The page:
SHOWER-CAP. A Poem by John Grey


A shower-cap absolves the hair but the spirit dampens,
as droplets of water struggle to make melody on lips,
then fall, for no other purpose than to inhabit space,
like corpses, like the dead reaching for the towel;
between woman and water, there remains;
a grace of rubbing under the armpits,
stroking the back, almost a song in the throat
but no: sorrow would never yield to joy.
Not in a bathroom. Not in a face that
fears so hard, so willfully, the steamed-up mirror.
A shower-cap is not a hole in which a woman might hide.
It is not a shining circle where God makes his rounds.
And it’s neither peace, nor murder,
just something to fit neatly when nothing else will.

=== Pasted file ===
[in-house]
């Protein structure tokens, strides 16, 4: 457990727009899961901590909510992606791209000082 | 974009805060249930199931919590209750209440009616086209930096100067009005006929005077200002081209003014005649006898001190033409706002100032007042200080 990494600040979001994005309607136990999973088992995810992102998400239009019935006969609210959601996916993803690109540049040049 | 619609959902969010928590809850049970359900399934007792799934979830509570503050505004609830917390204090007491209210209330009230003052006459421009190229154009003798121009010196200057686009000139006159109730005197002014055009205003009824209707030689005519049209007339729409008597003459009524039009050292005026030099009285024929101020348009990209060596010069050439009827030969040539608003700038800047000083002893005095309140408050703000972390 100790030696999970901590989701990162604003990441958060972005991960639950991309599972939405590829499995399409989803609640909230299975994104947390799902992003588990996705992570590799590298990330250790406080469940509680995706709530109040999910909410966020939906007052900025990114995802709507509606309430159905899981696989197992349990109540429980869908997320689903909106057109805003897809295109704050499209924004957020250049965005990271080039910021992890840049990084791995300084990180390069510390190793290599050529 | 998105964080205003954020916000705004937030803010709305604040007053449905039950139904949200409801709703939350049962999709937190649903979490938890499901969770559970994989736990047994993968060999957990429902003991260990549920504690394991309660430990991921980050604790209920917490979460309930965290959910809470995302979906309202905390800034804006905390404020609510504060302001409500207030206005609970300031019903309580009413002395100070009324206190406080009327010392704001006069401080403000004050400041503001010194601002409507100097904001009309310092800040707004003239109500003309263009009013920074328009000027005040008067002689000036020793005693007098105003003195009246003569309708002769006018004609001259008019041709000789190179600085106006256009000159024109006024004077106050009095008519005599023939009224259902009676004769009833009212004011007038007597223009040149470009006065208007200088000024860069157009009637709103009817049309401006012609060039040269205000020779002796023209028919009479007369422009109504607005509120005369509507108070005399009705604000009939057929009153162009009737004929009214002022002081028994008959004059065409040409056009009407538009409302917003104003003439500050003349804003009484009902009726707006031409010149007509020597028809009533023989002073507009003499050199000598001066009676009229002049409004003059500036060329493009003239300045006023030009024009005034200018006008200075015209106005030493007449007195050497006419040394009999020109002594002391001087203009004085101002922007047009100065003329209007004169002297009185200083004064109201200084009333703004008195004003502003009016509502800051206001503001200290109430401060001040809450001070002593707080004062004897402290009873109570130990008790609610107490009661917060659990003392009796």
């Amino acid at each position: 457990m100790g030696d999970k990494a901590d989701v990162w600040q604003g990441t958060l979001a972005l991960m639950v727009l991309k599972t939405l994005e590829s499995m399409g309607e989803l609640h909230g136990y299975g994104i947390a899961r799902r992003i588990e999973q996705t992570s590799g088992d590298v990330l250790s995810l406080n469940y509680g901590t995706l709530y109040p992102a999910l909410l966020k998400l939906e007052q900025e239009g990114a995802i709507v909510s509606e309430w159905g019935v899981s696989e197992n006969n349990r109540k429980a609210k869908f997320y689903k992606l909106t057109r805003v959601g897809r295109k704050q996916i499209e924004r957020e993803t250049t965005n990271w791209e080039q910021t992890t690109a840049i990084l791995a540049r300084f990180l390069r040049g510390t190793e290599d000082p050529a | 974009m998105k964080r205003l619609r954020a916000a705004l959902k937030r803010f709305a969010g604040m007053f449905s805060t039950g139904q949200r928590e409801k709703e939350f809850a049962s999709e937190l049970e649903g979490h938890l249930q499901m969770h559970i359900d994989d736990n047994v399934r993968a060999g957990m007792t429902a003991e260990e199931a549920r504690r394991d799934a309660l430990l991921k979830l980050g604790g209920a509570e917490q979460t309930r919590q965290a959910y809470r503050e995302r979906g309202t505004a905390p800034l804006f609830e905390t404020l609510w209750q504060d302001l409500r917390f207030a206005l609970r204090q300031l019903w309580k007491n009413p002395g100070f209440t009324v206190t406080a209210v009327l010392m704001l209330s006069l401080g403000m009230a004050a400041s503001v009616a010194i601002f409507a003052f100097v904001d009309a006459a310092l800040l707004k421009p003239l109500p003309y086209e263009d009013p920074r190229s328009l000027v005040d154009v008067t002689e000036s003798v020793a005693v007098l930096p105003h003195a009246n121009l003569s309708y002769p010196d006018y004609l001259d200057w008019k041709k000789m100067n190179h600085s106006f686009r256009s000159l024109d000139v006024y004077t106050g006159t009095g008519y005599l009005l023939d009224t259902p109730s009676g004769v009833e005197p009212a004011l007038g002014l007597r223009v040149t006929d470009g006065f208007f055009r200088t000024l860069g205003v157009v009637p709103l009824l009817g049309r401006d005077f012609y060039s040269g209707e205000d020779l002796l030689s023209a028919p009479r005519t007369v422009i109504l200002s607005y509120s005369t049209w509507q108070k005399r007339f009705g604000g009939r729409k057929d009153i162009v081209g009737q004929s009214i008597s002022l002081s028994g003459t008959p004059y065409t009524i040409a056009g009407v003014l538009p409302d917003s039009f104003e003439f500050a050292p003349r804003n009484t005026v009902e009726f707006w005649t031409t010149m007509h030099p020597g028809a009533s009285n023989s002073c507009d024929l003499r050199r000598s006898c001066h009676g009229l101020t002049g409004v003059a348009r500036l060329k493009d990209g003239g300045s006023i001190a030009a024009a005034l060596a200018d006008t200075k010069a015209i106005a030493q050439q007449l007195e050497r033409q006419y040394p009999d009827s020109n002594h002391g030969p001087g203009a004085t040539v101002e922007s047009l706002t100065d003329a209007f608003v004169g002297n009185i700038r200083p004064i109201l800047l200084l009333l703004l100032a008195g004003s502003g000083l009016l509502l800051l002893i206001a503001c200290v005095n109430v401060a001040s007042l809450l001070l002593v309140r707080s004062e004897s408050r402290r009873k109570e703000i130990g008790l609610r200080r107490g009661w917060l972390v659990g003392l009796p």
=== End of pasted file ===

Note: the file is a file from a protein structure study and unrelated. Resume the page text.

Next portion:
But body dry, towel hung on the rack, bathrobe
tightened around the waist, cap comes off,
hair falls down upon her shoulders.
She’s arthritic, seventy-five, widowed, wrinkled and gray.
So there you have it. The cap’s off.
Are you pleased with yourselves, voyeurs.

John Grey is an Australian poet, US resident. Recently published in the Homestead Review, Harpur Palate and Columbia Review, Dunes Review, Poetry East and North Dakota Quarterly with work upcoming in Haight-Ashbury Literary Journal, Thin Air, Dalhousie Review.
Robin Ouzman Hislop is Editor of Poetry Life and Times ; his publications include
All the Babble of the Souk , Cartoon Molecules and Next Arrivals, collected poems, as well as translation of Guadalupe Grande´s La llave de niebla, as Key of Mist and the recently published Tesserae , a translation of Carmen Crespo´s Teselas.
You may visit Robin Ouzman Hislop about author. See Robin performing his work Performance (University of Leeds)

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